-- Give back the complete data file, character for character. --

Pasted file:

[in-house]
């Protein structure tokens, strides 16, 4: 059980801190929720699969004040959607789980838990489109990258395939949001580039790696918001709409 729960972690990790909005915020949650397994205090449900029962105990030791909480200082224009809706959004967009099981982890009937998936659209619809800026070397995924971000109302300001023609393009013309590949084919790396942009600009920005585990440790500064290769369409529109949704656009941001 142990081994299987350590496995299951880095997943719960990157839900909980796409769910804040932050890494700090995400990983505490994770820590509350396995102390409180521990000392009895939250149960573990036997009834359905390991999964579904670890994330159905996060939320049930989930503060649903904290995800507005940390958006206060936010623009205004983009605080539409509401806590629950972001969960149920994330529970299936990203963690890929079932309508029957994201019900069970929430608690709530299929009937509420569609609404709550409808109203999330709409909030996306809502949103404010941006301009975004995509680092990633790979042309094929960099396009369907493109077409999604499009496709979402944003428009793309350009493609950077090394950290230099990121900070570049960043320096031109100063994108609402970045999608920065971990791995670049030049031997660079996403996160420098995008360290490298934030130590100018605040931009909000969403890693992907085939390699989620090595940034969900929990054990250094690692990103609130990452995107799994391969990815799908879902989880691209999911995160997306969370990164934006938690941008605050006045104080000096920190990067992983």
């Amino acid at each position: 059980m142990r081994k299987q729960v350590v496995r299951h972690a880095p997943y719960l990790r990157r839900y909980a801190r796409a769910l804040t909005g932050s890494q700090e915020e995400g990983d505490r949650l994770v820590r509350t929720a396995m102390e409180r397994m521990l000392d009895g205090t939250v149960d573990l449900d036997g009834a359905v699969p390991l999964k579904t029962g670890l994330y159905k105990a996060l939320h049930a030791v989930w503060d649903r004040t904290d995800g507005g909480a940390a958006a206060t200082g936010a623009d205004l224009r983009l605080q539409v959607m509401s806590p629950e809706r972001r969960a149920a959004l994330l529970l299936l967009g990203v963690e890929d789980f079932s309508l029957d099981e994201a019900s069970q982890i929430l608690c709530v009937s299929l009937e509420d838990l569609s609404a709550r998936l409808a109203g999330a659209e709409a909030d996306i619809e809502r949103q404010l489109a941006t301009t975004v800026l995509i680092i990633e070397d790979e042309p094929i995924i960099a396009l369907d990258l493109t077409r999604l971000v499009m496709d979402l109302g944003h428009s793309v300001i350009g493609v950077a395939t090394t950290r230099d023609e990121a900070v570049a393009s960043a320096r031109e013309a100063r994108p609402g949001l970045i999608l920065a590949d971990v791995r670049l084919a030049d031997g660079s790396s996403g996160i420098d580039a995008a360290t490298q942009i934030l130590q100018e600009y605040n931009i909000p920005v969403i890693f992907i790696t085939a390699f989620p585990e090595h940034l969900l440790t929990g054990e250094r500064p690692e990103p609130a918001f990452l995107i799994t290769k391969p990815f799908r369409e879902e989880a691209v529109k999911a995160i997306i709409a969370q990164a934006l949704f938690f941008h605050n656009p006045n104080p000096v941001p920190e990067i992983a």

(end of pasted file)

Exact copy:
[in-house]
């Protein structure tokens, strides 16, 4: 059980801190929720699969004040959607789980838990489109990258395939949001580039790696918001709409 729960972690990790909005915020949650397994205090449900029962105990030791909480200082224009809706959004967009099981982890009937998936659209619809800026070397995924971000109302300001023609393009013309590949084919790396942009600009920005585990440790500064290769369409529109949704656009941001 142990081994299987350590496995299951880095997943719960990157839900909980796409769910804040932050890494700090995400990983505490994770820590509350396995102390409180521990000392009895939250149960573990036997009834359905390991999964579904670890994330159905996060939320049930989930503060649903904290995800507005940390958006206060936010623009205004983009605080539409509401806590629950972001969960149920994330529970299936990203963690890929079932309508029957994201019900069970929430608690709530299929009937509420569609609404709550409808109203999330709409909030996306809502949103404010941006301009975004995509680092990633790979042309094929960099396009369907493109077409999604499009496709979402944003428009793309350009493609950077090394950290230099990121900070570049960043320096031109100063994108609402970045999608920065971990791995670049030049031997660079996403996160420098995008360290490298934030130590100018605040931009909000969403890693992907085939390699989620090595940034969900929990054990250094690692990103609130990452995107799994391969990815799908879902989880691209999911995160997306969370990164934006938690941008605050006045104080000096920190990067992983």
């Amino acid at each position: 059980m142990r081994k299987q729960v350590v496995r299951h972690a880095p997943y719960l990790r990157r839900y909980a801190r796409a769910l804040t909005g932050s890494q700090e915020e995400g990983d505490r949650l994770v820590r509350t929720a396995m102390e409180r397994m521990l000392d009895g205090t939250v149960d573990l449900d036997g009834a359905v699969p390991l999964k579904t029962g670890l994330y159905k105990a996060l939320h049930a030791v989930w503060d649903r004040t904290d995800g507005g909480a940390a958006a206060t200082g936010a623009d205004l224009r983009l605080q539409v959607m509401s806590p629950e809706r972001r969960a149920a959004l994330l529970l299936l967009g990203v963690e890929d789980f079932s309508l029957d099981e994201a019900s069970q982890i929430l608690c709530v009937s299929l009937e509420d838990l569609s609404a709550r998936l409808a109203g999330a659209e709409a909030d996306i619809e809502r949103q404010l489109a941006t301009t975004v800026l995509i680092i990633e070397d790979e042309p094929i995924i960099a396009l369907d990258l493109t077409r999604l971000v499009m496709d979402l109302g944003h428009s793309v300001i350009g493609v950077a395939t090394t950290r230099d023609e990121a900070v570049a393009s960043a320096r031109e013309a100063r994108p609402g949001l970045i999608l920065a590949d971990v791995r670049l084919a030049d031997g660079s790396s996403g996160i420098d580039a995008a360290t490298q942009i934030l130590q100018e600009y605040n931009i909000p920005v969403i890693f992907i790696t085939a390699f989620p585990e090595h940034l969900l440790t929990g054990e250094r500064p690692e990103p609130a918001f990452l995107i799994t290769k391969p990815f799908r369409e879902e989880a691209v529109k999911a995160i997306i709409a969370q990164a934006l949704f938690f941008h605050n656009p006045n104080p000096v941001p920190e990067i992983a």